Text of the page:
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Old 02-09-2008, 09:05 PM   #1
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1964 30' Sovereign
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Red face Dope! I think I may have made a big expensive mistake.

Hi, I was just listening to some historical vap podcasts and have become aware that I have used olympics where I should have used buck rivets. I put the shell of my 64 Sovereign back on, using olympics only. I do not mind making a mistake through my own ignorance but luckily the interior skin is still off and I am hoping I can still salvage some sort of integrity by doing the job properly. If it costs me it costs me. If I understand correctly, the perimeter rivet line running around the bottom floor line through to the bottom plate should be held with buck rivets. Does the whole line need to be buck riveted? Is there anywhere else that should be buck riveted?
Regards,
Pete.
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Old 02-09-2008, 09:12 PM   #2
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Pete, the entire exterior was buck riveted when new. Many people have used Olympic rivets to reassemble. Buck riveting is a two-person job, and both people need to have experience performing the task, or be ready to spend a lot of time learning.
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Old 02-09-2008, 09:17 PM   #3
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And have access to both sides of the skin. SOmeone out there must know what the difference in strength is...You can get Olympics in SS can't you, which is probably as strong or stronger than the aluminium buck rivits...but I could be wrong Hey, it might look like one, but it taint an airplane...I've seen some sheered bucks though so it is a very good question.
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Old 02-09-2008, 09:25 PM   #4
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I don't think stainless would be a good option, it would be stronger than the surrounding aluminum, and would contribute to dissimilar corrosion problems. There may be different grades of aluminum Olympics, though.
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Old 02-09-2008, 09:38 PM   #5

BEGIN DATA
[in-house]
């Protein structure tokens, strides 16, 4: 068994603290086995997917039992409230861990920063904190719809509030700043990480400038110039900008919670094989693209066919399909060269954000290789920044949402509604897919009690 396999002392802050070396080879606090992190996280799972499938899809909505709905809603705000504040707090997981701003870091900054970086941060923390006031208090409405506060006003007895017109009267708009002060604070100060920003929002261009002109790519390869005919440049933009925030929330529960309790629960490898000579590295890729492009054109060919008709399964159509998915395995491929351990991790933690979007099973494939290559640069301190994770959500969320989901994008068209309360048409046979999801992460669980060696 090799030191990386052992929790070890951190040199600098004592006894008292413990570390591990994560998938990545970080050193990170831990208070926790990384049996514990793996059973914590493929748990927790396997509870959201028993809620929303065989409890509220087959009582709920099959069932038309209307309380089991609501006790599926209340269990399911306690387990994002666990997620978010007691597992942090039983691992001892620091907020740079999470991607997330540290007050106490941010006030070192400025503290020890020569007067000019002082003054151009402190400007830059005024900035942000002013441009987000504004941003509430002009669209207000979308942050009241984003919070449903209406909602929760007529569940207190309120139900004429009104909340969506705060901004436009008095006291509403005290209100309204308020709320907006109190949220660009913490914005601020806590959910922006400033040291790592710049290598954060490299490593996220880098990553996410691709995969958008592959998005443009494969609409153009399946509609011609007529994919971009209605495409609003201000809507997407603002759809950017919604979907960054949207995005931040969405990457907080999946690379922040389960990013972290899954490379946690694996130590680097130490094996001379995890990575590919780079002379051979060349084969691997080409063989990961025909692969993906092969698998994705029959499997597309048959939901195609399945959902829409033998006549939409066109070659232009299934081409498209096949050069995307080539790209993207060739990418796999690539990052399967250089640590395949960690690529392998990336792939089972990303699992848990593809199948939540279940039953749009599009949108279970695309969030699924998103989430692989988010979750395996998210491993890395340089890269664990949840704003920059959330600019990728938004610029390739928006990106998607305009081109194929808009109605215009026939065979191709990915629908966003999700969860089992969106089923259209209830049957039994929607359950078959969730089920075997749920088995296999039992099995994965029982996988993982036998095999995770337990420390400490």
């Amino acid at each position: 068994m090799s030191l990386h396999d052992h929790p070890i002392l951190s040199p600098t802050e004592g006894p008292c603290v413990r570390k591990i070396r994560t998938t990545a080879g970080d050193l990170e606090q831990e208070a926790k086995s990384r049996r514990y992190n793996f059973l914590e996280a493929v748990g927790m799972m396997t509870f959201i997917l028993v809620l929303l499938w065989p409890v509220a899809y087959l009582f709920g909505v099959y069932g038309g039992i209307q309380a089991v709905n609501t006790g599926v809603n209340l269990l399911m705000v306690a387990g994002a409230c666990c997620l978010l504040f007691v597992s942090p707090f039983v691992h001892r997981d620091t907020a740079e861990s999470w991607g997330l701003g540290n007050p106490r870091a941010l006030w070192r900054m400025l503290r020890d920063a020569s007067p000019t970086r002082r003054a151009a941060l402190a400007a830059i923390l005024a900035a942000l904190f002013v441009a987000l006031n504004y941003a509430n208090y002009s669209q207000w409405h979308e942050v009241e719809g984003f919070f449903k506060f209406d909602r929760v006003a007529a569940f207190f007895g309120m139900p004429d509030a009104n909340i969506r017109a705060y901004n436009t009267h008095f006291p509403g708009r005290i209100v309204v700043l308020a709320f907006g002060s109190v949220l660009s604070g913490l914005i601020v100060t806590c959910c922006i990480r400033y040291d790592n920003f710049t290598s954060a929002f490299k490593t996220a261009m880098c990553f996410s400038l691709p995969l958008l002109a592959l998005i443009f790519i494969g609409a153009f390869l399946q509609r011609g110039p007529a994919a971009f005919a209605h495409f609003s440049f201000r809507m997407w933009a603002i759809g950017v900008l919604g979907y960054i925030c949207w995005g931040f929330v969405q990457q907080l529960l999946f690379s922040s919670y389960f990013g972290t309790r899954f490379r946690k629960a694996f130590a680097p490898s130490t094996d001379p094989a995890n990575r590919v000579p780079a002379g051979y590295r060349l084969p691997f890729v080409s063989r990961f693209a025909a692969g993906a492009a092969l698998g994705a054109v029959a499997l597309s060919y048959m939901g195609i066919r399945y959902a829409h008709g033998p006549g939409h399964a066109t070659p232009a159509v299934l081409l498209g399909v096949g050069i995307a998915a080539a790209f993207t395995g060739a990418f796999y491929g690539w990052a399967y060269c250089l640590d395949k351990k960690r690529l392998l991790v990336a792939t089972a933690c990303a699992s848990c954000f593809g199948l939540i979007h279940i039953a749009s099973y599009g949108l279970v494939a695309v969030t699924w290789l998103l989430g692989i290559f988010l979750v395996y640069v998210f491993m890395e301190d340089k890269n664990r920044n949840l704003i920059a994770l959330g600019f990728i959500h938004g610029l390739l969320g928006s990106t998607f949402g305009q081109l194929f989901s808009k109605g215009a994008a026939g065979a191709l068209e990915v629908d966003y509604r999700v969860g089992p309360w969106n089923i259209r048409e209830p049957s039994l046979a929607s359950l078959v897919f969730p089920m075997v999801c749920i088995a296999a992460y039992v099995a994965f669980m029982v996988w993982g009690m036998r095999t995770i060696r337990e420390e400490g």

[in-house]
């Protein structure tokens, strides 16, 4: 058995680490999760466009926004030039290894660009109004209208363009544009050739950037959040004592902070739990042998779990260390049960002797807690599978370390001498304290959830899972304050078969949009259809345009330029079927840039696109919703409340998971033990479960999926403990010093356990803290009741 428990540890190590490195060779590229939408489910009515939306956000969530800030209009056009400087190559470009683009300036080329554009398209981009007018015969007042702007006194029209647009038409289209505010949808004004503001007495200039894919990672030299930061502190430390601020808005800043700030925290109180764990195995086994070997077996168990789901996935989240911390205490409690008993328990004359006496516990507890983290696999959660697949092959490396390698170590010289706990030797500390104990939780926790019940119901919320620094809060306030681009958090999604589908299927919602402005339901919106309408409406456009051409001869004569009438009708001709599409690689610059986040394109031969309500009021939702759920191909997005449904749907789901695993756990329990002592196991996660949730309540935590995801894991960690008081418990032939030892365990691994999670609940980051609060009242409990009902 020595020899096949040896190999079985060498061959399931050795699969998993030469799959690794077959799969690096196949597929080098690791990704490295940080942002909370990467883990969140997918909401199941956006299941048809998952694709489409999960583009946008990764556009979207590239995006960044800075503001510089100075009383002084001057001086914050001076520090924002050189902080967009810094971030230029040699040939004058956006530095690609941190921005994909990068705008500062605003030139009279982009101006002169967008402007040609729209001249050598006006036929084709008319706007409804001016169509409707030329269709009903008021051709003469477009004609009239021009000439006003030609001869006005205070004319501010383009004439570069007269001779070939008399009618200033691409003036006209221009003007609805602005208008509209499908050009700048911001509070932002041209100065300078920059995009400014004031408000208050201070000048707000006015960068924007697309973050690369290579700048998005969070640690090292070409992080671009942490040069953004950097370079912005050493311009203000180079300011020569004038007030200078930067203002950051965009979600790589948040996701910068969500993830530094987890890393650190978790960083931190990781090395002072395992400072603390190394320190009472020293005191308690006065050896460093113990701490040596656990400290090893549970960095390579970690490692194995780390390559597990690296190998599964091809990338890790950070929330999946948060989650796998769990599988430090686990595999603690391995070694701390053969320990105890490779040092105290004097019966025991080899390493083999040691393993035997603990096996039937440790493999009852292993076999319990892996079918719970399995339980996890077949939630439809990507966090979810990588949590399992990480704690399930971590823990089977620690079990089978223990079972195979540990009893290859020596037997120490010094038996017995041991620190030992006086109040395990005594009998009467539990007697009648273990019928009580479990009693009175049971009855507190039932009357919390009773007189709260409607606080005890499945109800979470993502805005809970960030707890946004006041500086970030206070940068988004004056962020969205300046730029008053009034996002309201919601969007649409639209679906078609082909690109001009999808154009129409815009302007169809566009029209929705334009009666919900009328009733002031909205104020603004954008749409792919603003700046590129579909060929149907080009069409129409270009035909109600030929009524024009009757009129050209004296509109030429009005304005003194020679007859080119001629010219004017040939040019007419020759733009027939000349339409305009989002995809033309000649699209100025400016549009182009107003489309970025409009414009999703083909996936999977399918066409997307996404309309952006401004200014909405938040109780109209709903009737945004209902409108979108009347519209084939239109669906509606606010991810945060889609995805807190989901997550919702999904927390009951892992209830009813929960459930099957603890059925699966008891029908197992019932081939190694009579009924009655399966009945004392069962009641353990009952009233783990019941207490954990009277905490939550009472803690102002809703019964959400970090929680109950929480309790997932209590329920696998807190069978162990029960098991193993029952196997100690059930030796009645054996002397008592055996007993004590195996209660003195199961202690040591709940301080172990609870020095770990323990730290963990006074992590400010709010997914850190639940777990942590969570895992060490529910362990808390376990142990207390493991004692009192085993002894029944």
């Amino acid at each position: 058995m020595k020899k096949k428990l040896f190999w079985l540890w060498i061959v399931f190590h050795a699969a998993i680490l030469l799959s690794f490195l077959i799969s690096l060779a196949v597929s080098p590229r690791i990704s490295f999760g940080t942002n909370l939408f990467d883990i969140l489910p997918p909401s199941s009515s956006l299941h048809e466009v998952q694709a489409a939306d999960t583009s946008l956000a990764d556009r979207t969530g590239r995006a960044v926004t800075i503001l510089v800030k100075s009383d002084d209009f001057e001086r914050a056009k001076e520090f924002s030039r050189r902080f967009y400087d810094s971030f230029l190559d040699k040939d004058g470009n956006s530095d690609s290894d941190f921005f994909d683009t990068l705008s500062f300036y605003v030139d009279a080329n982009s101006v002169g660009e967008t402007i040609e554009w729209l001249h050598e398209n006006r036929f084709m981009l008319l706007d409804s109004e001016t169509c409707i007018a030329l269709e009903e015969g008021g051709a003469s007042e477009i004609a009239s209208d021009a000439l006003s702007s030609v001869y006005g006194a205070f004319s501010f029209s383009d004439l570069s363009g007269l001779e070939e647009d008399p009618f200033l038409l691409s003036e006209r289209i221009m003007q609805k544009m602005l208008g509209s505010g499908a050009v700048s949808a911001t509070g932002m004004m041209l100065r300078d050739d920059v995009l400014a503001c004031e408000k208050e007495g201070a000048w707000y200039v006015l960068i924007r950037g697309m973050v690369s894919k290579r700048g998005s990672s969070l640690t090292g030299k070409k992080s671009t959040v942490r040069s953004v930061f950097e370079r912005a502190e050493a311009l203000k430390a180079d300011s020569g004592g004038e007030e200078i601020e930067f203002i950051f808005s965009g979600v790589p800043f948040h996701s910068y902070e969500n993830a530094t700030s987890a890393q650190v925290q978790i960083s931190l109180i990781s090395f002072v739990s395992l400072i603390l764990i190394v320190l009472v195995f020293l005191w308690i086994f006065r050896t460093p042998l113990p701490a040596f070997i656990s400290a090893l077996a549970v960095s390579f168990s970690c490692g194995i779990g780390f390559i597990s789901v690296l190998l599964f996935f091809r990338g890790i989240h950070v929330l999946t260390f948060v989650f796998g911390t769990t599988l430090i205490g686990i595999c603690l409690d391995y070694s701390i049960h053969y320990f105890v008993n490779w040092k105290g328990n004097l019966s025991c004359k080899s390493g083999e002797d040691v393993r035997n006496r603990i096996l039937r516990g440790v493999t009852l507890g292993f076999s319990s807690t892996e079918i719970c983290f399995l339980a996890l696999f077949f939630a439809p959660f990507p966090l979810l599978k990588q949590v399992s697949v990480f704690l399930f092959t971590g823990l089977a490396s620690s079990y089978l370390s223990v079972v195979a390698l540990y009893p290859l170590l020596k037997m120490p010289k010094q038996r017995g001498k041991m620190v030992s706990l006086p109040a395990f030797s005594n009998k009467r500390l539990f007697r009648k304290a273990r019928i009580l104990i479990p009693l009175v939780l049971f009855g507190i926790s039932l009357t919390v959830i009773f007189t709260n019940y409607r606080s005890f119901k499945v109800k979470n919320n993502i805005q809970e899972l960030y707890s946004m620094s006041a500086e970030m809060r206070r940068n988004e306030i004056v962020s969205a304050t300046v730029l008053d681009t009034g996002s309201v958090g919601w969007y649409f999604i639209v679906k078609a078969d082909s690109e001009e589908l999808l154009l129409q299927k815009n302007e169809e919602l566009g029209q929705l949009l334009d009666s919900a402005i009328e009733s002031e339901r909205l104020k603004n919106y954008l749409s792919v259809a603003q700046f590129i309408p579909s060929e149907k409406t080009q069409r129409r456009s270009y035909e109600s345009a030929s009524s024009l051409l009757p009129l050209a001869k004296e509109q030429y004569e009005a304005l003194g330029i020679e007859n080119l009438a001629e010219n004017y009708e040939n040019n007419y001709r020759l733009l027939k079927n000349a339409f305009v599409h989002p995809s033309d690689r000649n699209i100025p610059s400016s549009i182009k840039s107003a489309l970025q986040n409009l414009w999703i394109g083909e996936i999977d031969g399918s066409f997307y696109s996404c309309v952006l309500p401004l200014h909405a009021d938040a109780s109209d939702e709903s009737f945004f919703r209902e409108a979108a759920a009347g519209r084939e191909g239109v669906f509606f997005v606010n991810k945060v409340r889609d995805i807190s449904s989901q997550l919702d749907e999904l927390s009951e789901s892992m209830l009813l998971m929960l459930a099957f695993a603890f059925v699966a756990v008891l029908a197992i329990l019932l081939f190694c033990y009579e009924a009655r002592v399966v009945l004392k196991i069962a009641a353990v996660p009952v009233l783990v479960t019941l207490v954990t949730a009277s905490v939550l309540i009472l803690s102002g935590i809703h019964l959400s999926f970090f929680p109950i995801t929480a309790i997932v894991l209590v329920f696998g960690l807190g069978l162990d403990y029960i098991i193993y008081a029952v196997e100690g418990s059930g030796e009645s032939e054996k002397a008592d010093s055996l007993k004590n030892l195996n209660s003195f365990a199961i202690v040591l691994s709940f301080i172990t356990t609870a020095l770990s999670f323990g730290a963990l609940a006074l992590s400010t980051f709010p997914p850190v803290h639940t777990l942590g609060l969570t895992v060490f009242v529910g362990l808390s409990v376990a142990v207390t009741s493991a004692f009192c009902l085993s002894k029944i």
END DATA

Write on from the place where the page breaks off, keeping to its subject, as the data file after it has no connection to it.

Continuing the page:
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Pete,

I don't know the answer to your question. Let's see what type of replys you receive on this site.

If you don't get good answers to your satisfaction let me know and I will call some of my friends who work in the airstream factory, maintenance area and see exactly what they think of buck vs olympic rivets on a 30 foot trailer.

The guys I know have a lot of experience doing alum repairs and I would have no reservations in following their opinions.

Keep that trailer under a cover or you are going to blind someone with the reflection.
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Old 02-09-2008, 09:38 PM   #6
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Okay, so to do the job properly, I am going to have to drill out the olympics and replace them with buck rivets, hopefully I'm a quick learner when it comes to fitting them, any tips? I'll do some trials before starting proper. At least I'm learning and it could always have been worse.
Pete
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Old 02-09-2008, 09:42 PM   #7
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Good point. From the "No one has tried this before" book, if one packed the rivits with a tiny bit of epoxy, that would reduce the chance of the rivit collapsing thus give it better strength without having to rip them all out...NOt sure if that makes sense or if it would work at all...so you can try it first Just remember the one foru rule...if rob suggest it ... it is probably wise to stay far far away
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Old 02-09-2008, 10:14 PM   #8
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I don't think I would rip them all out of they are already in.

Here are the important shear strength numbers:

Pop rivets - about 120 lbs
Olympic rivets - 465 lbs
5/32 2117 Rivets (28 ksi) - 555 lbs

So the buck rivets are about 20% stronger. But I would guess the design is probably a 3X safety factor, so even Olympics are strong enough.

. . . if you keep your running gear balanced.
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Old 02-09-2008, 10:20 PM   #9
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Quote:
Originally Posted by Petethefeet
Okay, so to do the job properly, I am going to have to drill out the olympics and replace them with buck rivets, hopefully I'm a quick learner when it comes to fitting them, any tips? I'll do some trials before starting proper. At least I'm learning and it could always have been worse.
Pete
Pete.